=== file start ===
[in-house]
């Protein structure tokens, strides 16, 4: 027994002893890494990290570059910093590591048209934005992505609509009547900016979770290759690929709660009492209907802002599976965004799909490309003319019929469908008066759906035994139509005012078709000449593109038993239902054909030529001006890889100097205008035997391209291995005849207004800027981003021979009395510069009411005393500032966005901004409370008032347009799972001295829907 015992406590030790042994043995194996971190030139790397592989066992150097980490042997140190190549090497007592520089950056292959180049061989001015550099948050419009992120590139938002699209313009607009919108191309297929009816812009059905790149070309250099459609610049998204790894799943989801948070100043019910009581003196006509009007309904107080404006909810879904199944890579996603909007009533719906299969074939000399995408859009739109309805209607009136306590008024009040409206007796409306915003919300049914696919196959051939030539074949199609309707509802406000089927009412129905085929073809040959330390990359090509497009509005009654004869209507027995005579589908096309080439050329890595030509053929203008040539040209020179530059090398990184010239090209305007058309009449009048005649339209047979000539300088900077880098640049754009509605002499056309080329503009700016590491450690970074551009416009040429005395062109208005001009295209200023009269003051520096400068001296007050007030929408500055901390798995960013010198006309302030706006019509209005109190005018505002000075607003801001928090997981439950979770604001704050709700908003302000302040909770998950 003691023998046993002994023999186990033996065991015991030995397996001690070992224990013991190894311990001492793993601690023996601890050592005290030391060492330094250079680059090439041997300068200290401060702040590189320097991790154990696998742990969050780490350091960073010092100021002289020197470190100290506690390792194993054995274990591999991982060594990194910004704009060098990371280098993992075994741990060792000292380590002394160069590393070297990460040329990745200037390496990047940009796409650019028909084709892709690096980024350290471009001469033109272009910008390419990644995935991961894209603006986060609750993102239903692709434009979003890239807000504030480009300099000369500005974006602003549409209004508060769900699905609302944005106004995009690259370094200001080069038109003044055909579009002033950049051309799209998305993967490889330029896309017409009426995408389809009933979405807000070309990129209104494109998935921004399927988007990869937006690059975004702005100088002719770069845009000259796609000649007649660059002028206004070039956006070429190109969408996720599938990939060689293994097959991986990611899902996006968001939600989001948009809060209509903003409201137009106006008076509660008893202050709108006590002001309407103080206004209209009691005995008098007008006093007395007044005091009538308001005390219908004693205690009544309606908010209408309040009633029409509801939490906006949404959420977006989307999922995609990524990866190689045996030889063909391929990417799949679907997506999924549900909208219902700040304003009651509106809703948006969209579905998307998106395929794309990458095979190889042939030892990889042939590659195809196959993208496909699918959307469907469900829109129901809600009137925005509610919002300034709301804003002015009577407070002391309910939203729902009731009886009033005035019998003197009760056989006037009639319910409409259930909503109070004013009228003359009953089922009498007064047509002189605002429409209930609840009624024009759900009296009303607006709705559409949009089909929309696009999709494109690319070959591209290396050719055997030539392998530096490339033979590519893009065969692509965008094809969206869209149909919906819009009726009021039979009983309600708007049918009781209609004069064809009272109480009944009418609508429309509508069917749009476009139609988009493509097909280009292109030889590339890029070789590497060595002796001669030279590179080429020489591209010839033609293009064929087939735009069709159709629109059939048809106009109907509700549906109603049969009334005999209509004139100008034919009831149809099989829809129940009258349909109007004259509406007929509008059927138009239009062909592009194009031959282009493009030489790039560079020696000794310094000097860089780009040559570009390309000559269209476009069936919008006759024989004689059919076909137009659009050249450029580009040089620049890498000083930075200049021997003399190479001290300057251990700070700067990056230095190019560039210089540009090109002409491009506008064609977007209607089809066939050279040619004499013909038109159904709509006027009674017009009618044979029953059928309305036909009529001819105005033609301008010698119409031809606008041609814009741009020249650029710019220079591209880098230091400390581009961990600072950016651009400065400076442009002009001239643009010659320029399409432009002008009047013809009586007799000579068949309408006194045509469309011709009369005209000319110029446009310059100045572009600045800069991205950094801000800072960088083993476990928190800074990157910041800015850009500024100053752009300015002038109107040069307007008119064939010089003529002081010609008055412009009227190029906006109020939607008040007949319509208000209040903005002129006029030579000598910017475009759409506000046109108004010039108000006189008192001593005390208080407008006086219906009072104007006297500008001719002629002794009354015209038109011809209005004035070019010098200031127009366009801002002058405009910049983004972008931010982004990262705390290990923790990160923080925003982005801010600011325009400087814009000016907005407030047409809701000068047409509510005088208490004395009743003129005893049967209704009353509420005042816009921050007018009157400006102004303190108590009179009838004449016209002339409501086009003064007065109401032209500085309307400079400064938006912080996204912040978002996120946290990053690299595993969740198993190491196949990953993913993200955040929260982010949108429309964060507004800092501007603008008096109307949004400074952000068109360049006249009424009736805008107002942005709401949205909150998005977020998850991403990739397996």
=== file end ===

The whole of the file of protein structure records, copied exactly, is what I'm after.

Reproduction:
[in-house]
């Protein structure tokens, strides 16, 4: 027994002893890494990290570059910093590591048209934005992505609509009547900016979770290759690929709660009492209907802002599976965004799909490309003319019929469908008066759906035994139509005012078709000449593109038993239902054909030529001006890889100097205008035997391209291995005849207004800027981003021979009395510069009411005393500032966005901004409370008032347009799972001295829907 015992406590030790042994043995194996971190030139790397592989066992150097980490042997140190190549090497007592520089950056292959180049061989001015550099948050419009992120590139938002699209313009607009919108191309297929009816812009059905790149070309250099459609610049998204790894799943989801948070100043019910009581003196006509009007309904107080404006909810879904199944890579996603909007009533719906299969074939000399995408859009739109309805209607009136306590008024009040409206007796409306915003919300049914696919196959051939030539074949199609309707509802406000089927009412129905085929073809040959330390990359090509497009509005009654004869209507027995005579589908096309080439050329890595030509053929203008040539040209020179530059090398990184010239090209305007058309009449009048005649339209047979000539300088900077880098640049754009509605002499056309080329503009700016590491450690970074551009416009040429005395062109208005001009295209200023009269003051520096400068001296007050007030929408500055901390798995960013010198006309302030706006019509209005109190005018505002000075607003801001928090997981439950979770604001704050709700908003302000302040909770998950 003691023998046993002994023999186990033996065991015991030995397996001690070992224990013991190894311990001492793993601690023996601890050592005290030391060492330094250079680059090439041997300068200290401060702040590189320097991790154990696998742990969050780490350091960073010092100021002289020197470190100290506690390792194993054995274990591999991982060594990194910004704009060098990371280098993992075994741990060792000292380590002394160069590393070297990460040329990745200037390496990047940009796409650019028909084709892709690096980024350290471009001469033109272009910008390419990644995935991961894209603006986060609750993102239903692709434009979003890239807000504030480009300099000369500005974006602003549409209004508060769900699905609302944005106004995009690259370094200001080069038109003044055909579009002033950049051309799209998305993967490889330029896309017409009426995408389809009933979405807000070309990129209104494109998935921004399927988007990869937006690059975004702005100088002719770069845009000259796609000649007649660059002028206004070039956006070429190109969408996720599938990939060689293994097959991986990611899902996006968001939600989001948009809060209509903003409201137009106006008076509660008893202050709108006590002001309407103080206004209209009691005995008098007008006093007395007044005091009538308001005390219908004693205690009544309606908010209408309040009633029409509801939490906006949404959420977006989307999922995609990524990866190689045996030889063909391929990417799949679907997506999924549900909208219902700040304003009651509106809703948006969209579905998307998106395929794309990458095979190889042939030892990889042939590659195809196959993208496909699918959307469907469900829109129901809600009137925005509610919002300034709301804003002015009577407070002391309910939203729902009731009886009033005035019998003197009760056989006037009639319910409409259930909503109070004013009228003359009953089922009498007064047509002189605002429409209930609840009624024009759900009296009303607006709705559409949009089909929309696009999709494109690319070959591209290396050719055997030539392998530096490339033979590519893009065969692509965008094809969206869209149909919906819009009726009021039979009983309600708007049918009781209609004069064809009272109480009944009418609508429309509508069917749009476009139609988009493509097909280009292109030889590339890029070789590497060595002796001669030279590179080429020489591209010839033609293009064929087939735009069709159709629109059939048809106009109907509700549906109603049969009334005999209509004139100008034919009831149809099989829809129940009258349909109007004259509406007929509008059927138009239009062909592009194009031959282009493009030489790039560079020696000794310094000097860089780009040559570009390309000559269209476009069936919008006759024989004689059919076909137009659009050249450029580009040089620049890498000083930075200049021997003399190479001290300057251990700070700067990056230095190019560039210089540009090109002409491009506008064609977007209607089809066939050279040619004499013909038109159904709509006027009674017009009618044979029953059928309305036909009529001819105005033609301008010698119409031809606008041609814009741009020249650029710019220079591209880098230091400390581009961990600072950016651009400065400076442009002009001239643009010659320029399409432009002008009047013809009586007799000579068949309408006194045509469309011709009369005209000319110029446009310059100045572009600045800069991205950094801000800072960088083993476990928190800074990157910041800015850009500024100053752009300015002038109107040069307007008119064939010089003529002081010609008055412009009227190029906006109020939607008040007949319509208000209040903005002129006029030579000598910017475009759409506000046109108004010039108000006189008192001593005390208080407008006086219906009072104007006297500008001719002629002794009354015209038109011809209005004035070019010098200031127009366009801002002058405009910049983004972008931010982004990262705390290990923790990160923080925003982005801010600011325009400087814009000016907005407030047409809701000068047409509510005088208490004395009743003129005893049967209704009353509420005042816009921050007018009157400006102004303190108590009179009838004449016209002339409501086009003064007065109401032209500085309307400079400064938006912080996204912040978002996120946290990053690299595993969740198993190491196949990953993913993200955040929260982010949108429309964060507004800092501007603008008096109307949004400074952000068109360049006249009424009736805008107002942005709401949205909150998005977020998850991403990739397996």